Hibbing's new homeless shelter finds home

$1.3 million in rehab and renovation work is expected to be completed.

A cream-colored former nursing home facility entrance with a staircase leading up to it.
This former memory care nursing home facility is poised to be home to a new Hibbing homeless shelter operated by the Arrowhead Economic Opportunity Agency.
Teri Cadeau / Duluth News Tribune
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HIBBING — Approximately 56 people may have a place to stay in the coming months as a new homeless shelter is planned for a former memory care nursing home.

The operator of the shelter, the Arrowhead Economic Opportunity Agency, recently received preliminary approval to purchase the building at 2313 Third Ave. E. in Hibbing using $1.87 million in American Rescue Plan Act COVID-19 recovery funding at a St. Louis County Board committee-of-the-whole meeting. It goes for final approval in front of the board Tuesday.

The need is there as the agency currently runs one 12-unit shelter, Bill's House in Virginia, and a 15-unit Youth Foyer also in Virginia, and rents 18 hotel rooms at the Rodeway Inn in Hibbing to provide housing in the area in addition to two apartment rentals. These units have provided emergency shelter to 503 individuals.

Nevertheless, Executive Director Scott Zahorik said the nonprofit turned away approximately 886 people last year, and 3,364 in the past three years, due to lack of space.

"The need is huge," Zahorik said. "And the problem is going the wrong way over the last few years between COVID and the economy. Something like 59% of Americans are one paycheck away from being homeless. These people are your friends, neighbors, and other people we know."


The shelter would replace the 18 hotel rentals and serve as a center for people to connect with other services, according to Angie Neil, assistant director of housing at the Arrowhead Economic Opportunity Agency.

"We started with those rentals when we were able to get some additional funds through St. Louis County in 2019 and started renting those units," Neil said. "But over the last year, we've been thinking, if we were able to purchase a building, we wouldn't have to spend all this money in rent for those units and we could put that money to more staffing and more services for our participants at the shelter. Then we found this building and it started to fall into place."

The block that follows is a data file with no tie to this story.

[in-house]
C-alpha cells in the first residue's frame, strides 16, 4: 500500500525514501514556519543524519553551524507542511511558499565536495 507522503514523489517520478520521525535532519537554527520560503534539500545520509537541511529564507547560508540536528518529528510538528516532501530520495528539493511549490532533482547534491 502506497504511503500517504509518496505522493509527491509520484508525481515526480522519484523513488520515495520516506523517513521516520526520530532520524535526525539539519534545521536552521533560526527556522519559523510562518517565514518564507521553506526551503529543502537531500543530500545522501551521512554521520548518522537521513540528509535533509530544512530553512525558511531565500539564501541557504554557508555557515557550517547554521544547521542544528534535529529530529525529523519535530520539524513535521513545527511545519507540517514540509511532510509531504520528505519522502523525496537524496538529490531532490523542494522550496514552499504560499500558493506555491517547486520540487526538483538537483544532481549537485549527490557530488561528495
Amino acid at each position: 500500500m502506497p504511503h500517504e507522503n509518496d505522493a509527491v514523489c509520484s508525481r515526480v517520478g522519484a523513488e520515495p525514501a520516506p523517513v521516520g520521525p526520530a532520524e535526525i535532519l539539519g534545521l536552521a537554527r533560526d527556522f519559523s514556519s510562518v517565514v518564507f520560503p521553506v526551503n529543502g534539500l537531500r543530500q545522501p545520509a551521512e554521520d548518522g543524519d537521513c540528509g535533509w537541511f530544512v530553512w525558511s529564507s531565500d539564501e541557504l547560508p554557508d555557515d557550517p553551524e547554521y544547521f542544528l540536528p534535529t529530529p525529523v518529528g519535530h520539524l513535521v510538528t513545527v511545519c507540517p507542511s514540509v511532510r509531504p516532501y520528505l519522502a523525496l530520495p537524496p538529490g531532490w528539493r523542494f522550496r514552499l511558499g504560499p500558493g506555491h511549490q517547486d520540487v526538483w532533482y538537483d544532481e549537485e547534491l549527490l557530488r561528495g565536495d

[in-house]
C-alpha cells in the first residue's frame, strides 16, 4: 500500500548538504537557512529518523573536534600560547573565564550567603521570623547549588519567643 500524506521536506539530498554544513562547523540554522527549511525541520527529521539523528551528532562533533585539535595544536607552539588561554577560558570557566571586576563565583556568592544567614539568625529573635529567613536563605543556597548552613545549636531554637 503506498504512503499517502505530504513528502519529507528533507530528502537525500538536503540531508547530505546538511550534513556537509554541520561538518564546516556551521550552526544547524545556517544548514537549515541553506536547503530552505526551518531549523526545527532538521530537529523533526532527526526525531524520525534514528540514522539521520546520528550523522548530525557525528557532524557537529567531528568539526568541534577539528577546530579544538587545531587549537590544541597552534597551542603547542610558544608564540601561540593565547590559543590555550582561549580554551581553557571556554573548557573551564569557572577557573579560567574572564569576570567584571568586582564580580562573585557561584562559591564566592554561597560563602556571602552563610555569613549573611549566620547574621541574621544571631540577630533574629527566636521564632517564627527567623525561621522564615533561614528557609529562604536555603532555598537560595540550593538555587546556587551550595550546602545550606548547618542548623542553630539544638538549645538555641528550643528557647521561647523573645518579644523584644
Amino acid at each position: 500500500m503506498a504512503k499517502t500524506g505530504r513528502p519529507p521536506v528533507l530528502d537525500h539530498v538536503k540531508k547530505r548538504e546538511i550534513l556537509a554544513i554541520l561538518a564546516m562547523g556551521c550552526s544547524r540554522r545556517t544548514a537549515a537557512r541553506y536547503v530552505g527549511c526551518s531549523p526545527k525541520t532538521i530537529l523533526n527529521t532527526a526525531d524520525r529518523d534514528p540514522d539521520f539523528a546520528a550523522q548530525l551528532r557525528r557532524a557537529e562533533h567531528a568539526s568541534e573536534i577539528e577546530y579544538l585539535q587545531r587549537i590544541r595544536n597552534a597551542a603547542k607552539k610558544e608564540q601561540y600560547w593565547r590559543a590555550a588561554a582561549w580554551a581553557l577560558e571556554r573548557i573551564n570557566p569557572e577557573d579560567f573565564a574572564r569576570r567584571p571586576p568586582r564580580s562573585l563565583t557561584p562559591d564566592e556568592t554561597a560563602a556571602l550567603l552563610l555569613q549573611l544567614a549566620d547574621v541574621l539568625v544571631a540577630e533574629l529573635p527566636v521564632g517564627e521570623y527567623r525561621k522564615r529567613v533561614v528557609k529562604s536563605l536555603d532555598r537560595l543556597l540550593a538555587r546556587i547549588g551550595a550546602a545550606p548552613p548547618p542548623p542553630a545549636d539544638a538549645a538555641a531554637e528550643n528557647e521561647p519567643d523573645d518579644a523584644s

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Zahorik called the new shelter, "an investment in the community" which will provide supportive services to community members, including families that are escaping domestic violence and veterans. Residents at the shelter would be provided with resources such as ongoing case management, assistance filling out SNAP applications, expedited diagnostic assessment for mental health services, access to food shelves, and assistance with section 8 housing applications.

"It's not just a place to sleep," Neil said. "It's a chance for people to get things taken care of in order to set up and sustain their housing and we can help get them there."

Neil said she hopes to see people in the building as soon as the beginning of the year, pending the purchase and other approvals. After purchasing the building, $1.3 million in rehab and renovation work is expected to be completed. The agency is currently taking donations as well as applying for other grant opportunities to fund the work.

"So, we'll have our hands full for a little bit, but this is something that we've got to get right. We have a huge need in our community. It's going to take some work but we're pretty proud to be involved with it," Zahorik said.

Teri Cadeau is a general assignment and neighborhood reporter for the Duluth News Tribune. Originally from the Iron Range, Cadeau has worked for several community newspapers in the Duluth area for eight years including: The Duluth Budgeteer News, Western Weekly, Weekly Observer, Lake County News-Chronicle and occasionally, the Cloquet Pine Journal. When not working, she's an avid reader and crafter.
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